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Page 45



Within a couple of weeks Jeff, Dorinda, and I skipped town. All the extra cash they saved by not paying their last month’s rent in Yakima gave them enough cash to afford a deposit on a third floor apartment in Everett. As it happened, we secured an apartment directly above my old friend Shawn Mrowiec and his wife Mary.

I’d known Shawn since I was kid. I’d cut through the woods behind my grandparents house and across the cow pasture and McRae Road to the blueberry farm that his mother, Dalia, owned and operated. Shawn’s mother was Lithuanian and his father Polish. To the average non-European, there is no appreciable difference between Poland and Lithuania, besides a pesky difference in language. The fact is, there is great enmity between these two countries and a marriage between a Lithuanian and a Polish person is similar to Hitler marrying a Jew. Suffice to say that things didn’t work out, and Shawn’s mother did the vast majority of the child rearing and was left to run the farm by herself.

I’ve known Shawn since I was in about fourth grade. We would often get together and have rubber band fights- or goof off in the berry fields. As we got older the rubber bands became beebee guns and without ever considering that we might put each others eyes out, we would pump our guns up about twenty times and have all out wars in the fields.

Shawn has always had a very strange and bizarre sense of humor- even from the time when we were just children. His tastes were always eclectic and he abhorred the pedestrian and banal. As a consequence he always kept me a little off balance.

For awhile he got heavily into punk bands like the Circle Jerks, DOA, and Black Flag. Then one day he decided that Black Flag was getting too political, and the love affair was over. I couldn’t understand the sudden switch, but hey, that was made Shawn interesting. You never knew when he was going to throw a left hook.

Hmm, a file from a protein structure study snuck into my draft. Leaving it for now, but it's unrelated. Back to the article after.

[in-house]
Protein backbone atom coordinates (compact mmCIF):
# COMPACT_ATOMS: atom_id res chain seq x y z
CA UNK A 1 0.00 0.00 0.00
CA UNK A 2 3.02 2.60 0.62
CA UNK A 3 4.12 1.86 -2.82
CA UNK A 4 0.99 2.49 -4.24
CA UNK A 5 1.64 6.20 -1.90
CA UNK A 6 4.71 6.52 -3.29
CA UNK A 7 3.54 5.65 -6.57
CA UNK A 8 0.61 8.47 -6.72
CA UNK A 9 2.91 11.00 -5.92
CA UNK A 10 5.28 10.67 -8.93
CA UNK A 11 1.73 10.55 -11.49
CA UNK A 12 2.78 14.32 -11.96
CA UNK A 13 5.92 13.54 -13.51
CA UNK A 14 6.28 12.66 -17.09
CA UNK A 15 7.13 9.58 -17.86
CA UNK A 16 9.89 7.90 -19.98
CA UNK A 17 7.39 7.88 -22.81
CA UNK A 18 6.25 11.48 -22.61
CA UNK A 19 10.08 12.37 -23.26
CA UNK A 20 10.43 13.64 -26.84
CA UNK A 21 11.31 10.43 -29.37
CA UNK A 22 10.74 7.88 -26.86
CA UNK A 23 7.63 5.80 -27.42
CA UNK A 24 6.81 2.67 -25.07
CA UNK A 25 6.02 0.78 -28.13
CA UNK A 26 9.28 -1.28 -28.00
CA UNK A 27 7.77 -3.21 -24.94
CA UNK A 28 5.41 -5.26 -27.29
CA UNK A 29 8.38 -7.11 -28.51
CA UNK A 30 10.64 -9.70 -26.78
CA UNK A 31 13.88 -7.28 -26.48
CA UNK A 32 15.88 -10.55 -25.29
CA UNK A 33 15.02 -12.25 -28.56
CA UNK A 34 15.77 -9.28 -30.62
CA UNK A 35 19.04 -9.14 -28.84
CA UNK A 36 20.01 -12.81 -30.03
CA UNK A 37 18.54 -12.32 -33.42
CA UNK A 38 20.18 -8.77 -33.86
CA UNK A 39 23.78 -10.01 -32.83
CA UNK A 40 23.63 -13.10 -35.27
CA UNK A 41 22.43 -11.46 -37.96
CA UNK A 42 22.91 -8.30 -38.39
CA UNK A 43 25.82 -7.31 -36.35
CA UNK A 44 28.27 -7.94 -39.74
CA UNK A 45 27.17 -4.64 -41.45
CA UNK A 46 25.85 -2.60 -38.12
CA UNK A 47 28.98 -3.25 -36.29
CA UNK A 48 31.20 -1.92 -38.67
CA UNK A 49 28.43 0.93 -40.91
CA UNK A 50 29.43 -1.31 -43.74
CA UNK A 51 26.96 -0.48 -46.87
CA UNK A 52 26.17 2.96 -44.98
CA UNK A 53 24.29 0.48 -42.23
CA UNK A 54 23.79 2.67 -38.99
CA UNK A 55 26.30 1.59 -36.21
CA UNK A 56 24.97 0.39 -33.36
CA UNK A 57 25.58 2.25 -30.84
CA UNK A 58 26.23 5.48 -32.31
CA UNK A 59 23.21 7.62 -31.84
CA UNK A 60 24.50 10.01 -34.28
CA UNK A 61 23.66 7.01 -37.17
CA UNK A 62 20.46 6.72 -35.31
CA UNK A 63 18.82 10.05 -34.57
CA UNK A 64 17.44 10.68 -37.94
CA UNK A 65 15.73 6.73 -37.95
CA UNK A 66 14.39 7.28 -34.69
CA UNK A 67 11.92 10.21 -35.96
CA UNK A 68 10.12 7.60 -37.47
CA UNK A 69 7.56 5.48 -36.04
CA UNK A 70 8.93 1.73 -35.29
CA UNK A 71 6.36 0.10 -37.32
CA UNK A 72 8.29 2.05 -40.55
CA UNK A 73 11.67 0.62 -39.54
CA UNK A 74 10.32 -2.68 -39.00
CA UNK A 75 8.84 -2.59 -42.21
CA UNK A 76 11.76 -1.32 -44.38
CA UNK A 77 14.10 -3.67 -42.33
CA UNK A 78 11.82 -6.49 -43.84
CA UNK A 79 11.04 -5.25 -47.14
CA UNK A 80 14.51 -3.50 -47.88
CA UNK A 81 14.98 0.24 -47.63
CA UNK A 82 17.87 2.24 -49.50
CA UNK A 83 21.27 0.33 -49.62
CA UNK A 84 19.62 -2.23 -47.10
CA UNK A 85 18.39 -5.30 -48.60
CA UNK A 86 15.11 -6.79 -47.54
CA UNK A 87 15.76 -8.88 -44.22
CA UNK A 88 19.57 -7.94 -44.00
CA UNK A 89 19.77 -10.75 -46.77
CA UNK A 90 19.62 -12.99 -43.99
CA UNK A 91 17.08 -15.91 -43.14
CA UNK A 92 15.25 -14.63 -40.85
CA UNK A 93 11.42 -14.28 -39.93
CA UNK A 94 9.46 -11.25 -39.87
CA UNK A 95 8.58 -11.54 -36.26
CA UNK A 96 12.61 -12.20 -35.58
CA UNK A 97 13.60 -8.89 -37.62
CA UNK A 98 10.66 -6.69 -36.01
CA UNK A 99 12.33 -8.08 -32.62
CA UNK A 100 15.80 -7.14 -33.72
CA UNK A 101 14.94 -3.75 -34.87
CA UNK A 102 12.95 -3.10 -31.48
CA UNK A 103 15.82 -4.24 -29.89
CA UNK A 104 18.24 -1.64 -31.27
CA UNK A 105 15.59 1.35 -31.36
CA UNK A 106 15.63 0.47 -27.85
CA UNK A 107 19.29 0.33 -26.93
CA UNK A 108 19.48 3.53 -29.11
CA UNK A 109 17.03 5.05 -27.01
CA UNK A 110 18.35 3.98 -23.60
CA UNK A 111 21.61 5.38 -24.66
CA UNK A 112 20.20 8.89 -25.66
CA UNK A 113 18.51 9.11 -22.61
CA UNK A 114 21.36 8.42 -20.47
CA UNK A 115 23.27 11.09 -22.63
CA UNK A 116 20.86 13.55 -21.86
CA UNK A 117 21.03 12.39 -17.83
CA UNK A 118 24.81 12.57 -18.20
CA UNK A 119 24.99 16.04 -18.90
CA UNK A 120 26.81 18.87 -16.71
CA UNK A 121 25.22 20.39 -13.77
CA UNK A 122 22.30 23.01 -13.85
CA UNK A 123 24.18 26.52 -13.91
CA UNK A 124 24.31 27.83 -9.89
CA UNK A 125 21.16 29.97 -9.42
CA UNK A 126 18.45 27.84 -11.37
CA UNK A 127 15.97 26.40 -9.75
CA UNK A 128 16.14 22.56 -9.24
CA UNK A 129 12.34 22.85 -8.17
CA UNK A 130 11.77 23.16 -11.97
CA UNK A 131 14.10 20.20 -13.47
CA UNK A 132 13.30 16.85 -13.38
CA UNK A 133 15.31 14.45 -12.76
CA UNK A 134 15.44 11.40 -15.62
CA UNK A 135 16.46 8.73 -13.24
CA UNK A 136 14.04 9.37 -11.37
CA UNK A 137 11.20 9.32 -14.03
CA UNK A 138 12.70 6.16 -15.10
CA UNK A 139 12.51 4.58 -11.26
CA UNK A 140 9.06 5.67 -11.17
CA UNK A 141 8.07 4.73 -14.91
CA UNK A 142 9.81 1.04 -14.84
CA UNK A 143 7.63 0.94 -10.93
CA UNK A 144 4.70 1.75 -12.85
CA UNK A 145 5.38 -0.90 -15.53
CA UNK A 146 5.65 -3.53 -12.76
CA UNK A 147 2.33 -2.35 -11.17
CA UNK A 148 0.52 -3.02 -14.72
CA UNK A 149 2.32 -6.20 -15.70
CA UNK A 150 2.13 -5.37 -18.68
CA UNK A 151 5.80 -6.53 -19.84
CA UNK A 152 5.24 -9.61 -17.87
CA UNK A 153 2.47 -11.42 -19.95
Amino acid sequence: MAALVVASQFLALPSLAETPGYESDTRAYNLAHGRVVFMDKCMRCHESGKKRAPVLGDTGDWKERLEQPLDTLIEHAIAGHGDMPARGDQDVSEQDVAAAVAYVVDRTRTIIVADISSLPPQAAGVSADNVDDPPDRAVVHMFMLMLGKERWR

In high school he would keep us all entertained by drawing bizarre cartoons. One time in his physics class, to demonstrate a theorem, he drew a picture of his instructor, Mr. Hoback, being catapulted from a spring mechanism toward a bed of spikes. It was pretty graphic. I never bothered taking physics, but I got to see the illustration by virtue of the fact that I was in another of Mr. Hoback’s classes, and apparently he loved it. For years afterward, Mr. Hoback showed the drawing to all his students.

Despite being my best friend, I felt strongly competitive with Shawn. Every time he did something, I would have to see if I could do him one better. This competition was sometimes one-sided, but at times we would engage in fierce battles of one upmanship. If he was collecting figures for a wargame, I would collect more. If he did a great paintjob on a figure, I would have to do a better one on mine. If we were having a battle with padded weapons, I would get really pissed if I lost to Shawn- which I did most of the time.

As we got older the competitiveness faded, but we remained good friends. Somehow we were able to get on the same wave length and there were times that I could just look at him and know what he was thinking, and he could look at me and know what was going on in my devious mind. If we were to go to war, I wouldn’t want Shawn fighting against me, because he would be able to anticipate my next move. We’ve done a lot of role playing and war gaming together, and he knows my tactics better

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